Facebook, Twitter, MySpace, the list goes on…these are quickly becoming people’s preferred mode of communication and connection to others. As a Facebook user and as someone who has recently moved across the country, I love that I am able to keep up with the details of my loved ones’ lives through pictures, easy messaging, and even the posts that let me in on the “in-between” of someone’s day. However, when misused, I fear that it can lead to personal pain and dysfunctional relational interaction. I catch myself falling into these “traps” on a regular basis, so from one girl to another…watch out for these!
Do you ever find yourself feeling lonely or insecure? I do. Often I find myself and others posting “statuses” that attempt to express themselves in hopes that someone will be there on the other side. While every relationship includes the possibility of disappointment, a statement in hopes of a response (companionship, understanding, validation) on the Internet runs the risk of our needs being sucked into a vacuum. If you post something in hopes of reaching out to others and receive no response, you might wind up feeling more lonely or insecure than you did in the first place. While social media sites such as Facebook and Twitter connect others, used improperly, they can quickly become disconnecting.
Instead, try talking yourself through it, journal, or “phone a friend” first. Chances are you can think of reasons that you are loved and not alone without asking social media sites to consol your fears. Just like grabbing for fast food when we are hungry, reaching for Facebook when we feel dissatisfied can leave us feeling empty and longing for more. It has the illusion of being a relationship that satisfies, but ultimately will not. Approaching social media from a full, secure place, will allow you to enjoy this form of connection and not misuse it.
The Cryptic Code:
Be direct. What are you really trying to say? Posts like “oh my gosh…” or “this is the worst day ever” or a post that lists off 10 errands you just ran in a record amount of time, say nothing, yet communicate everything. These empty statements communicate that we need attention and validation. The danger is that your worth has now been placed in the hands of the number of replies you receive, who replies, and what they say. This is a scary place. Before you post, check yourself and inquire about your own motivation behind the words. It is likely that what you really want to say is masked by ambiguous statements and won’t be addressed in a proper way. However, you will benefit more from actually being direct, and will come across as a healthy person others will be motivated to engage with and enjoy. You also won’t waste your energy looking for worth in empty places; cryptic statements that seek attention could get you the opposite of what you are looking for.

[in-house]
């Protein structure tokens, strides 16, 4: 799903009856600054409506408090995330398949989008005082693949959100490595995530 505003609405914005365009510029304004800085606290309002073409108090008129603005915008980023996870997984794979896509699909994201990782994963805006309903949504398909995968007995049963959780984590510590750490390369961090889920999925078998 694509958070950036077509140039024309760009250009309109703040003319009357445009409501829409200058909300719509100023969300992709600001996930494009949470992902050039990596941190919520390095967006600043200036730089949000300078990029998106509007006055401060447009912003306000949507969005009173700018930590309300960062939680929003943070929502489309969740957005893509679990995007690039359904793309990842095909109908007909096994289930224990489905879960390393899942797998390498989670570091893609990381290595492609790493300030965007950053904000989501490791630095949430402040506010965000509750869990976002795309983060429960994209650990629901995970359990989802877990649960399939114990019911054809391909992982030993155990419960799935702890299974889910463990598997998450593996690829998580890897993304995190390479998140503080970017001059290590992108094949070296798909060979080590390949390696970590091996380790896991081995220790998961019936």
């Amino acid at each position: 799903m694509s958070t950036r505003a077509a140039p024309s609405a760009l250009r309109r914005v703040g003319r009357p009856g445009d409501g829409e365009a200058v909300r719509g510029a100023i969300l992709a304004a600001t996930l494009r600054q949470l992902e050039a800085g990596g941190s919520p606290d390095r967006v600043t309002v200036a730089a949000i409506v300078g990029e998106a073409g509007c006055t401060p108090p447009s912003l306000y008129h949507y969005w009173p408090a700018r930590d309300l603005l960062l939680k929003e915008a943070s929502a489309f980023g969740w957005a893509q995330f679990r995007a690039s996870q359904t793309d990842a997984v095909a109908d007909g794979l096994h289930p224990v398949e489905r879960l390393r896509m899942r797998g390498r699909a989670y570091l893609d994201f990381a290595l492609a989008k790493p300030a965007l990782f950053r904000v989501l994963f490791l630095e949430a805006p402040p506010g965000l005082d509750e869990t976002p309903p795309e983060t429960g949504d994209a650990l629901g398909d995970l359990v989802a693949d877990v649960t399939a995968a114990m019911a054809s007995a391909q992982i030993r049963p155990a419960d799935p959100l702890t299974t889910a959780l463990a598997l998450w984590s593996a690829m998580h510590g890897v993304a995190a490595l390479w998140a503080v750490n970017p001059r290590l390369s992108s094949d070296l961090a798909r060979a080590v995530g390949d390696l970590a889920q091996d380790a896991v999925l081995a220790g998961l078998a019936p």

The Comparison Game:
Resist the temptation to compare yourself. Have you ever had one of those days where you were feeling great…until you got on the computer and started looking at what others were accomplishing, or the exciting events in others’ lives? I have. It feels just awful. Suddenly, I am not good enough, my life isn’t exciting enough, I don’t have enough money, or I’m not as successful, witty, smart, or wise as the next person. Comparison always breeds discontentment. My dad always says that, “the root of all evil is comparison” and I’ve decided that he is right. The comparison game will inevitably take you off your track and leave you coveting someone else’s life instead of living your own. The antidote? Trust that you will be most effective and successful when you are living your own life. The minute I begin comparing myself to others, I lose what it means to be successful as Nicole and I become ineffective in my own goals and dreams. This will also allow us to appreciate the differences in each other and celebrate the collection of gifts and talents represented in the people we love. Thank goodness we don’t have to do it all! Also, keep in mind that social media profiles are almost reality, but not reality. For the most part, we see the “perfect” part of people’s lives that are so alluring and impressive; we then become addicted to what someone is and fixated on what we are not, breeding those feelings of discontentment and inadequacy.
These traps ultimately keep us from the love, friendships, and the self-worth that we long for. Misusing social media can leave us far from what we were looking for, so let’s not get caught in vacuums, cryptic coding, or the comparison game!